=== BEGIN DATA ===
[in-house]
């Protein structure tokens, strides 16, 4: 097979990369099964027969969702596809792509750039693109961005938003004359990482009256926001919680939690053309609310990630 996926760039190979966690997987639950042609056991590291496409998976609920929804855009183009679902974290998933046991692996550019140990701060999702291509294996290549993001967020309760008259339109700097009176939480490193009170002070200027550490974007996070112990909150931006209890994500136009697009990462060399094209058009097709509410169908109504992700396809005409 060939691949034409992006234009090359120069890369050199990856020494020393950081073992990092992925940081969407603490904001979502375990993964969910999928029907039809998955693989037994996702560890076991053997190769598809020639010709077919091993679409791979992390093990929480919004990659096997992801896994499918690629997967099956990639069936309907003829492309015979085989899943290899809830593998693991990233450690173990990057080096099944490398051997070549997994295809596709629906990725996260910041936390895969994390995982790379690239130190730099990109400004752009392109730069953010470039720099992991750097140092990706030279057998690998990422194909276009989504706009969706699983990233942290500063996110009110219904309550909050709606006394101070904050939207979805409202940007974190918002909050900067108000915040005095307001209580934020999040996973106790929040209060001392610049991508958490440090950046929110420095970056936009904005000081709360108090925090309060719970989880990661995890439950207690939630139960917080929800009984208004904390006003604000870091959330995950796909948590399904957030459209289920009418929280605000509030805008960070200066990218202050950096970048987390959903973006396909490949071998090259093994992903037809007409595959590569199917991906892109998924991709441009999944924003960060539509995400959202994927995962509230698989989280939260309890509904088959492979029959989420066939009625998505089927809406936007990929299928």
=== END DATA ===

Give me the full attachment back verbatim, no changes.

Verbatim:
[in-house]
């Protein structure tokens, strides 16, 4: 097979990369099964027969969702596809792509750039693109961005938003004359990482009256926001919680939690053309609310990630 996926760039190979966690997987639950042609056991590291496409998976609920929804855009183009679902974290998933046991692996550019140990701060999702291509294996290549993001967020309760008259339109700097009176939480490193009170002070200027550490974007996070112990909150931006209890994500136009697009990462060399094209058009097709509410169908109504992700396809005409 060939691949034409992006234009090359120069890369050199990856020494020393950081073992990092992925940081969407603490904001979502375990993964969910999928029907039809998955693989037994996702560890076991053997190769598809020639010709077919091993679409791979992390093990929480919004990659096997992801896994499918690629997967099956990639069936309907003829492309015979085989899943290899809830593998693991990233450690173990990057080096099944490398051997070549997994295809596709629906990725996260910041936390895969994390995982790379690239130190730099990109400004752009392109730069953010470039720099992991750097140092990706030279057998690998990422194909276009989504706009969706699983990233942290500063996110009110219904309550909050709606006394101070904050939207979805409202940007974190918002909050900067108000915040005095307001209580934020999040996973106790929040209060001392610049991508958490440090950046929110420095970056936009904005000081709360108090925090309060719970989880990661995890439950207690939630139960917080929800009984208004904390006003604000870091959330995950796909948590399904957030459209289920009418929280605000509030805008960070200066990218202050950096970048987390959903973006396909490949071998090259093994992903037809007409595959590569199917991906892109998924991709441009999944924003960060539509995400959202994927995962509230698989989280939260309890509904088959492979029959989420066939009625998505089927809406936007990929299928």